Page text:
You might ask yourself what I'm really getting at here, particularly if I add that I'm sceptical about the real environmental value of current electric cars. My main point is, I think, this: If you want people to behave differently, you need to make it seem like a good idea to them. We Norwegians don't buy Teslas, Nissan Leafs etc hand over fist because they get to drive in bus lanes, we don't buy them because they're that much better cars than the alternatives and we certainly don't buy them because we're particularly environmentally friendly: we buy them because it feels like a good deal to get more for less. The result is that we as a people have started believing there are good alternatives to petrol and diesel. That makes a difference when politicians/the world's resources/science eventually put an end to non-renewable energy driving - we're already used to the idea. Not because we liked the environment so much, but because we eventually were fed up with the idea of under-powered family cars!
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Old August 10th, 2016, 08:36 PM   #4158
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Interesting thoughts. When I visited Norway, I noticed the large volume of old cars, you can easily spot the pre-2006 license plate format. Also outside the larger urban areas, large pickup trucks and SUVs seemed more common than EL-plated cars.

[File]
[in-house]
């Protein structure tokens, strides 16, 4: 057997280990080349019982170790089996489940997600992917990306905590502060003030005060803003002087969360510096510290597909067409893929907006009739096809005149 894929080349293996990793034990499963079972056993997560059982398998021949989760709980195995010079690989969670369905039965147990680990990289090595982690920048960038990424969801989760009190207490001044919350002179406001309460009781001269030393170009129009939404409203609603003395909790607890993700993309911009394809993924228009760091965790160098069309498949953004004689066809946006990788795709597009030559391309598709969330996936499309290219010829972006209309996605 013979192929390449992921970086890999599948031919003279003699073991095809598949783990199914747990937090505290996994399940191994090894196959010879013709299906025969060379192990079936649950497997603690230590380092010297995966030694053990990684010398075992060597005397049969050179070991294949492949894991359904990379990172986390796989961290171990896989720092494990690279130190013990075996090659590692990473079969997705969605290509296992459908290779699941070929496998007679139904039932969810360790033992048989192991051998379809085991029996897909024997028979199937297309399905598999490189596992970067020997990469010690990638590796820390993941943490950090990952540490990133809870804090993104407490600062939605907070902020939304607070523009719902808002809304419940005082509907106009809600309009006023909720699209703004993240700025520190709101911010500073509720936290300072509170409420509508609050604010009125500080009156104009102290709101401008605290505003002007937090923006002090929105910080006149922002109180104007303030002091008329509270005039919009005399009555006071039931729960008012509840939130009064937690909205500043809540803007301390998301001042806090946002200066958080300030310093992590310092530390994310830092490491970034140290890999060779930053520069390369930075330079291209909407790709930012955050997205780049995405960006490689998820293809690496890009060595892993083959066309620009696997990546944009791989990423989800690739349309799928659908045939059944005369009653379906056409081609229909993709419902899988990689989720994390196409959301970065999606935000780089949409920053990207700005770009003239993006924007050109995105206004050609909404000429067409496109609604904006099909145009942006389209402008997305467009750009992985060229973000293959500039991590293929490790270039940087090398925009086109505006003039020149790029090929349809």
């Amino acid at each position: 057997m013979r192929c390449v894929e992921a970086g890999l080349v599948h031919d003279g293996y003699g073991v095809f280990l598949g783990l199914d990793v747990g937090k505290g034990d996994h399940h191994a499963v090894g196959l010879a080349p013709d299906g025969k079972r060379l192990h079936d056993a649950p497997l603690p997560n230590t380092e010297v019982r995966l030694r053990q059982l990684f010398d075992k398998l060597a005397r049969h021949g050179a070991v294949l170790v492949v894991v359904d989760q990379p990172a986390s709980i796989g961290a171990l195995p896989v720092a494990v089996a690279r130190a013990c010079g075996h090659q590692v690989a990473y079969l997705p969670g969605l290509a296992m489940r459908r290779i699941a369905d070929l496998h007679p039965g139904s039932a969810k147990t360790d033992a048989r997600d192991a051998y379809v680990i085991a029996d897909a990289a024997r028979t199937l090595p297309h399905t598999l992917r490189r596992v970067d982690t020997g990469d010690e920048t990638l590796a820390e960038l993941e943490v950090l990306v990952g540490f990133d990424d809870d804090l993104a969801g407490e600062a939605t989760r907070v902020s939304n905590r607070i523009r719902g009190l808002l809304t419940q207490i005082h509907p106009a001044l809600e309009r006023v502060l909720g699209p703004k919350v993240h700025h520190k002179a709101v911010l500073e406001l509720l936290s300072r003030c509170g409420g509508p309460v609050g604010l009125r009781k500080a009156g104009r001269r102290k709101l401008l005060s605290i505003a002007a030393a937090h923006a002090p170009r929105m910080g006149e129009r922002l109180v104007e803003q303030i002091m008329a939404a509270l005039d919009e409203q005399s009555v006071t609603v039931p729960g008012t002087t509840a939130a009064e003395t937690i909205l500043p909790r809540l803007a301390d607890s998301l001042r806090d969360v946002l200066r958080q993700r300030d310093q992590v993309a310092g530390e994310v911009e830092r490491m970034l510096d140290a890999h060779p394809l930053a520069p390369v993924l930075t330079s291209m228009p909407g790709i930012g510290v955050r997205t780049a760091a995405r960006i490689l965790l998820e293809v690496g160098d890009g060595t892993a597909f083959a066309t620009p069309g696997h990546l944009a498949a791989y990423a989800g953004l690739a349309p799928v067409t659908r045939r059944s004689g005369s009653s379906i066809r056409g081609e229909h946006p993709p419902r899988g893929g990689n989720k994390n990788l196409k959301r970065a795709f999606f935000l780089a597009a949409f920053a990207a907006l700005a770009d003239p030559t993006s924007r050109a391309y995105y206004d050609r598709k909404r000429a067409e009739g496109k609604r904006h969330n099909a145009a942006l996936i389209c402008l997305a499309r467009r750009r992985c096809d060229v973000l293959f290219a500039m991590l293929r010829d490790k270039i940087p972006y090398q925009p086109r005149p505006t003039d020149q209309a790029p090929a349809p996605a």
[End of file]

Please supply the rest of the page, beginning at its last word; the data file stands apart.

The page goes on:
Electric cars are more environmentally sound in Norway than many other places, given that all electricity is produced through renewable energy. Though the success of the electric car is virtually entirely due to tax incentives, almost nowhere is the market so distorted as in Norway.
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Old August 10th, 2016, 08:55 PM   #4159
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I'm not sure if the EU tunnel directive even applies to tunnels outside the TEN-T routes.
No, it does not. Still it is often referred to as a best practice.
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Old August 10th, 2016, 09:48 PM   #4160
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We've at least sort of adapted the EU directive, but since we've got so many older tunnels, low AADT tunnels will not be prioritized. However, this is not the only tunnel where cycling is banned due to possible high levels of gas. With an increased number of cycling tourists, this is basically a precaution. It's also worth noting that many Norwegian tunnels are fairly steep and narrow. Thus, cycling is not sensible even when gas levels are acceptable.
A tunnel forbidden to cyclist is not uncommon in Norway. The https://www.vegvesen.no/vegkart/vegkart shows 1166 tunnels. 413 of those are forbidden to cyclist. In addition, there are 118 tunnels having no data.